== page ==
Soros the Latest Billionaire to Jump on the Gold Bandwagon

What started as a defiant gold-investing trio has morphed into an elite hedge-fund fraternity of gold bugs.  On May 6, I told you about Stanley Druckenmiller, the dynamic founder of the high-performing Duquesne Capital Hedge fund and how he had the cheek to look an audience of professional investors dead in the eye and tell them to sell their stocks and buy gold.

On May 9 I told you audacious short-trader David Einhorn gave an interview to Bloomberg in which he bluntly stated that central banks’ “Increasingly aggressive and counterproductive monetary policies are bullish for gold.”  Billionaire number three, hedge-fund manager Paul Singer stands shoulder-to-shoulder with Einhorn on the same issue, saying he feels the only thing central banks have accomplished in the last several years is the “debasement of currency.”

Now enter fourth fraternity member – the King of all hedge fund kings – George Soros, Chairman of Soros Fund Management and renowned philanthropist (and Stanley Druckenmiller’s former boss). Soros is infamously known as “the man who broke the bank of England.” In 1992, he sold short (bet on the downside) on the English pound to the tune of ten billion dollars. As it turned out, Soros was right, because England had hesitated to raise interest rates and keep its currency on par with those of other European nations. On that one short play, Soros’s fund earned a billion dollars in one day.

But according to a May 16 government filing, the value of Soros Fund Management’s stocks has dropped thirty-seven percent to three and a half billion dollars. The firm also reported it added two hundred and sixty-four million dollars’ worth of shares in Barrick Gold – the largest gold bullion producer in the world. The value of the firm’s shares has more than doubled this year.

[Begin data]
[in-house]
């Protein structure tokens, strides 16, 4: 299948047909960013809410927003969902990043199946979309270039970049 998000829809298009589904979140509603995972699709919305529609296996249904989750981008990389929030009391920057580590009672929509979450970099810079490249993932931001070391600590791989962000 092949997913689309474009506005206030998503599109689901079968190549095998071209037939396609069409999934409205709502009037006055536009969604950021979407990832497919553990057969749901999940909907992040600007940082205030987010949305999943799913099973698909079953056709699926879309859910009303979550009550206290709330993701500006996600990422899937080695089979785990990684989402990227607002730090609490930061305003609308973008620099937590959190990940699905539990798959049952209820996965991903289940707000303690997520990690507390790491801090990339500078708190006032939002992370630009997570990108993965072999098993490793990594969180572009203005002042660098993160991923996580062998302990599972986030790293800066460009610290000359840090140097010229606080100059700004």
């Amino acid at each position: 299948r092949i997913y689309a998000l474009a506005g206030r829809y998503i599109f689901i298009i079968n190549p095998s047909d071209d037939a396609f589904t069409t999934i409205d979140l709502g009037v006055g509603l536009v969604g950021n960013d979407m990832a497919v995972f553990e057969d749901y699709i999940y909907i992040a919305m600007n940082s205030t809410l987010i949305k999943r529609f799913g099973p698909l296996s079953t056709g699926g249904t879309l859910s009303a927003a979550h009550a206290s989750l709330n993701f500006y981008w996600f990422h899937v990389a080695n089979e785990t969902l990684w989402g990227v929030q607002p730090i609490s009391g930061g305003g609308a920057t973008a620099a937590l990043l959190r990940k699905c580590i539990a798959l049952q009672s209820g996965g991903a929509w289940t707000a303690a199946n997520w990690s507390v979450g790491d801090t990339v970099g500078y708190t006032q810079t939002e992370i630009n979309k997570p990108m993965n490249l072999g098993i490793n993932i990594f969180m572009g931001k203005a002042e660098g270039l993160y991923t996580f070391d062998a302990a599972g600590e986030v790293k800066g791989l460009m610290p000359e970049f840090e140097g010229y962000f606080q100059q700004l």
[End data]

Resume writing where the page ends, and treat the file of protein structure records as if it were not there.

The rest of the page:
Add to the mix Soros Fund Management’s purchase of option calls, speculating gold will climb higher. At the same time, the firm bought puts, betting that the S&P index will lose value.

George Soros built his twenty-four-billion-dollar fortune through shrewd market moves. When he talks, market makers listen. He’s now publicly expressed concerns that China is saddled with debt, and is in the same precarious position as the United States during the start of the Global Recession in 2007-08. He foresees a “hard landing” for China, at which time deflation will get worse and stocks will lose value.

Yes, George Soros is a multi-billionaire hedge-fund manager, but he now has one client – himself.  He returned his investors’ money to them five years ago.  So, like you and me, Soros is now an individual investor.  We can feel confident, of course, he’s sensitive to currency moves and currency values. Oh – and I guess I should mention it was his former employee, Stanley Druckenmiller, who had first spotted the weakness in the British pound back in 1992. Druckenmiller credits Soros for, at that time, persuading him to follow his gut and “take a gigantic position.”

And a “gigantic position” is precisely what Soros has taken in the current gold market. Even if you can’t make that kind of move, it would behoove you to take a significant position in physical gold relative to your dollar-denominated paper assets. I don’t know about you, but I’ll bet the farm George Soros knows what he’s talking about when it comes to the future value of gold.